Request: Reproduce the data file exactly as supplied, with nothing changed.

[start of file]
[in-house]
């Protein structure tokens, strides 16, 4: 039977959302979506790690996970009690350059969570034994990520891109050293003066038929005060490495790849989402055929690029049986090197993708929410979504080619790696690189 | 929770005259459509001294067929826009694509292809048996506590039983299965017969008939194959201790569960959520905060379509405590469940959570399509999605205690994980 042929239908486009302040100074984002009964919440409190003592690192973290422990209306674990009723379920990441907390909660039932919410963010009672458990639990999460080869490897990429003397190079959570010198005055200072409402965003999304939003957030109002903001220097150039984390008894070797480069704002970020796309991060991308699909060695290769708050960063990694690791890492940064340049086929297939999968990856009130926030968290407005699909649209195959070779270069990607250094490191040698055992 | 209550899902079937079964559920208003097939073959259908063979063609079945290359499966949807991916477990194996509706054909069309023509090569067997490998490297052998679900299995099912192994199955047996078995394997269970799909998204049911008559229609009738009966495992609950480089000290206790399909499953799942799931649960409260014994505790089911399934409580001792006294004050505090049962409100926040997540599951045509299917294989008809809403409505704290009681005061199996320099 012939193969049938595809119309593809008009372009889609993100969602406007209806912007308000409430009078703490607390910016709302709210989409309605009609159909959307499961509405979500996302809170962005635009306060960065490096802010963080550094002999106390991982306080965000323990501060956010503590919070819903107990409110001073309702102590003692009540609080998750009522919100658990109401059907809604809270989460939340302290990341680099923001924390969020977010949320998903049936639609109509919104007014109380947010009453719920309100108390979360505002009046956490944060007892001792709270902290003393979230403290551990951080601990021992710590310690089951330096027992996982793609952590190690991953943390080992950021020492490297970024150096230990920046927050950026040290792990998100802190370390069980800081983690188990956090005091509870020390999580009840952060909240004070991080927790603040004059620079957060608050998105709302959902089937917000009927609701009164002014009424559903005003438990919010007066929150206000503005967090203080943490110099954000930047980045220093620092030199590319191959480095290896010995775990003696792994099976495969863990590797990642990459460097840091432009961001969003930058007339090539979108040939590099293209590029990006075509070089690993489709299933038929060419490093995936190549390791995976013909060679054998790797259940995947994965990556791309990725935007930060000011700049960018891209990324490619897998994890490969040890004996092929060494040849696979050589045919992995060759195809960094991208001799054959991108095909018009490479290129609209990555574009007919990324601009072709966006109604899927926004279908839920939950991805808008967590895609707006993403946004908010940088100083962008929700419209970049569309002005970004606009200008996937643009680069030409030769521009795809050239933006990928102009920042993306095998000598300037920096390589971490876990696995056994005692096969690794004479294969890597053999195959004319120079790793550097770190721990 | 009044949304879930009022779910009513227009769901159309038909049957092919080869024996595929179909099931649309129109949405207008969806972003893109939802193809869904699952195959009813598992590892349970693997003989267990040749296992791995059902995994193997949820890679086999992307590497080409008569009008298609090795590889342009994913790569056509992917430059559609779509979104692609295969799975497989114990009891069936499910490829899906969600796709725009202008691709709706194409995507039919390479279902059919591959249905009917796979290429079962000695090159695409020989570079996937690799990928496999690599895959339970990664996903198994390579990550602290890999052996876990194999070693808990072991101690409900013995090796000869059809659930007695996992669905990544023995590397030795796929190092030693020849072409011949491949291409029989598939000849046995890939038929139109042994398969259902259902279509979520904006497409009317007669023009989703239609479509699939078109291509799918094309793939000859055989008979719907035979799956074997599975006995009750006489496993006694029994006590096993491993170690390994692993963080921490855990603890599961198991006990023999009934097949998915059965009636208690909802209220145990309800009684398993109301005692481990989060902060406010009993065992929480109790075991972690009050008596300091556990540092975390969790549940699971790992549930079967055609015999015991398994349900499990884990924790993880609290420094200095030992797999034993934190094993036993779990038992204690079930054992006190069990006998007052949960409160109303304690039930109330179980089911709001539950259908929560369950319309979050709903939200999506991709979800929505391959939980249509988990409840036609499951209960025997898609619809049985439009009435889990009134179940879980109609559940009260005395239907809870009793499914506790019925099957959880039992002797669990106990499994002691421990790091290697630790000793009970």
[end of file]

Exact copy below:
[in-house]
């Protein structure tokens, strides 16, 4: 039977959302979506790690996970009690350059969570034994990520891109050293003066038929005060490495790849989402055929690029049986090197993708929410979504080619790696690189 | 929770005259459509001294067929826009694509292809048996506590039983299965017969008939194959201790569960959520905060379509405590469940959570399509999605205690994980 042929239908486009302040100074984002009964919440409190003592690192973290422990209306674990009723379920990441907390909660039932919410963010009672458990639990999460080869490897990429003397190079959570010198005055200072409402965003999304939003957030109002903001220097150039984390008894070797480069704002970020796309991060991308699909060695290769708050960063990694690791890492940064340049086929297939999968990856009130926030968290407005699909649209195959070779270069990607250094490191040698055992 | 209550899902079937079964559920208003097939073959259908063979063609079945290359499966949807991916477990194996509706054909069309023509090569067997490998490297052998679900299995099912192994199955047996078995394997269970799909998204049911008559229609009738009966495992609950480089000290206790399909499953799942799931649960409260014994505790089911399934409580001792006294004050505090049962409100926040997540599951045509299917294989008809809403409505704290009681005061199996320099 012939193969049938595809119309593809008009372009889609993100969602406007209806912007308000409430009078703490607390910016709302709210989409309605009609159909959307499961509405979500996302809170962005635009306060960065490096802010963080550094002999106390991982306080965000323990501060956010503590919070819903107990409110001073309702102590003692009540609080998750009522919100658990109401059907809604809270989460939340302290990341680099923001924390969020977010949320998903049936639609109509919104007014109380947010009453719920309100108390979360505002009046956490944060007892001792709270902290003393979230403290551990951080601990021992710590310690089951330096027992996982793609952590190690991953943390080992950021020492490297970024150096230990920046927050950026040290792990998100802190370390069980800081983690188990956090005091509870020390999580009840952060909240004070991080927790603040004059620079957060608050998105709302959902089937917000009927609701009164002014009424559903005003438990919010007066929150206000503005967090203080943490110099954000930047980045220093620092030199590319191959480095290896010995775990003696792994099976495969863990590797990642990459460097840091432009961001969003930058007339090539979108040939590099293209590029990006075509070089690993489709299933038929060419490093995936190549390791995976013909060679054998790797259940995947994965990556791309990725935007930060000011700049960018891209990324490619897998994890490969040890004996092929060494040849696979050589045919992995060759195809960094991208001799054959991108095909018009490479290129609209990555574009007919990324601009072709966006109604899927926004279908839920939950991805808008967590895609707006993403946004908010940088100083962008929700419209970049569309002005970004606009200008996937643009680069030409030769521009795809050239933006990928102009920042993306095998000598300037920096390589971490876990696995056994005692096969690794004479294969890597053999195959004319120079790793550097770190721990 | 009044949304879930009022779910009513227009769901159309038909049957092919080869024996595929179909099931649309129109949405207008969806972003893109939802193809869904699952195959009813598992590892349970693997003989267990040749296992791995059902995994193997949820890679086999992307590497080409008569009008298609090795590889342009994913790569056509992917430059559609779509979104692609295969799975497989114990009891069936499910490829899906969600796709725009202008691709709706194409995507039919390479279902059919591959249905009917796979290429079962000695090159695409020989570079996937690799990928496999690599895959339970990664996903198994390579990550602290890999052996876990194999070693808990072991101690409900013995090796000869059809659930007695996992669905990544023995590397030795796929190092030693020849072409011949491949291409029989598939000849046995890939038929139109042994398969259902259902279509979520904006497409009317007669023009989703239609479509699939078109291509799918094309793939000859055989008979719907035979799956074997599975006995009750006489496993006694029994006590096993491993170690390994692993963080921490855990603890599961198991006990023999009934097949998915059965009636208690909802209220145990309800009684398993109301005692481990989060902060406010009993065992929480109790075991972690009050008596300091556990540092975390969790549940699971790992549930079967055609015999015991398994349900499990884990924790993880609290420094200095030992797999034993934190094993036993779990038992204690079930054992006190069990006998007052949960409160109303304690039930109330179980089911709001539950259908929560369950319309979050709903939200999506991709979800929505391959939980249509988990409840036609499951209960025997898609619809049985439009009435889990009134179940879980109609559940009260005395239907809870009793499914506790019925099957959880039992002797669990106990499994002691421990790091290697630790000793009970």